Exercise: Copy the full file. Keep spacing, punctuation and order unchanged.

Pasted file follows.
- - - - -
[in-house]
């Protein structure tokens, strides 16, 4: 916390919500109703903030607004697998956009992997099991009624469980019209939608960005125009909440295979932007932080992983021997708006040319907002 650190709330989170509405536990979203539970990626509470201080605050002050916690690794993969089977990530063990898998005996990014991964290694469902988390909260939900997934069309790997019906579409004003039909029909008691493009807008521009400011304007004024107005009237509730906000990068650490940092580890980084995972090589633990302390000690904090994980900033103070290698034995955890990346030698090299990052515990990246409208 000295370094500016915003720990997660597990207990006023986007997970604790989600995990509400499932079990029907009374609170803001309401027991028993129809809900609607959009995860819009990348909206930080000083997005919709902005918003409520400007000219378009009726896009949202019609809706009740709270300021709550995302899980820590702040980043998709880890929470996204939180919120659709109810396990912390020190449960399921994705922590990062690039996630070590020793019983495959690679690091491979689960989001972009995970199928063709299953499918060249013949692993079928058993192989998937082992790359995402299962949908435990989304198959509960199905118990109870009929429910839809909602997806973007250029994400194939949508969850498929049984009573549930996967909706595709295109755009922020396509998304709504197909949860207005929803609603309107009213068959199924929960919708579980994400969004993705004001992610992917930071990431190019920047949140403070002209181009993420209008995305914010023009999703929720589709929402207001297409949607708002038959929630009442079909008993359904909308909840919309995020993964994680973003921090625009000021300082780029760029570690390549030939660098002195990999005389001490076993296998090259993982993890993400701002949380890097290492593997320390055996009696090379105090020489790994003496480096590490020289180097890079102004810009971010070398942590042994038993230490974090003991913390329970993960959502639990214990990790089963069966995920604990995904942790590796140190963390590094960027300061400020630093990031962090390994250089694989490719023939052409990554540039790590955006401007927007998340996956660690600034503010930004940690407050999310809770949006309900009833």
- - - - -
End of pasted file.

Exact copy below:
[in-house]
């Protein structure tokens, strides 16, 4: 916390919500109703903030607004697998956009992997099991009624469980019209939608960005125009909440295979932007932080992983021997708006040319907002 650190709330989170509405536990979203539970990626509470201080605050002050916690690794993969089977990530063990898998005996990014991964290694469902988390909260939900997934069309790997019906579409004003039909029909008691493009807008521009400011304007004024107005009237509730906000990068650490940092580890980084995972090589633990302390000690904090994980900033103070290698034995955890990346030698090299990052515990990246409208 000295370094500016915003720990997660597990207990006023986007997970604790989600995990509400499932079990029907009374609170803001309401027991028993129809809900609607959009995860819009990348909206930080000083997005919709902005918003409520400007000219378009009726896009949202019609809706009740709270300021709550995302899980820590702040980043998709880890929470996204939180919120659709109810396990912390020190449960399921994705922590990062690039996630070590020793019983495959690679690091491979689960989001972009995970199928063709299953499918060249013949692993079928058993192989998937082992790359995402299962949908435990989304198959509960199905118990109870009929429910839809909602997806973007250029994400194939949508969850498929049984009573549930996967909706595709295109755009922020396509998304709504197909949860207005929803609603309107009213068959199924929960919708579980994400969004993705004001992610992917930071990431190019920047949140403070002209181009993420209008995305914010023009999703929720589709929402207001297409949607708002038959929630009442079909008993359904909308909840919309995020993964994680973003921090625009000021300082780029760029570690390549030939660098002195990999005389001490076993296998090259993982993890993400701002949380890097290492593997320390055996009696090379105090020489790994003496480096590490020289180097890079102004810009971010070398942590042994038993230490974090003991913390329970993960959502639990214990990790089963069966995920604990995904942790590796140190963390590094960027300061400020630093990031962090390994250089694989490719023939052409990554540039790590955006401007927007998340996956660690600034503010930004940690407050999310809770949006309900009833």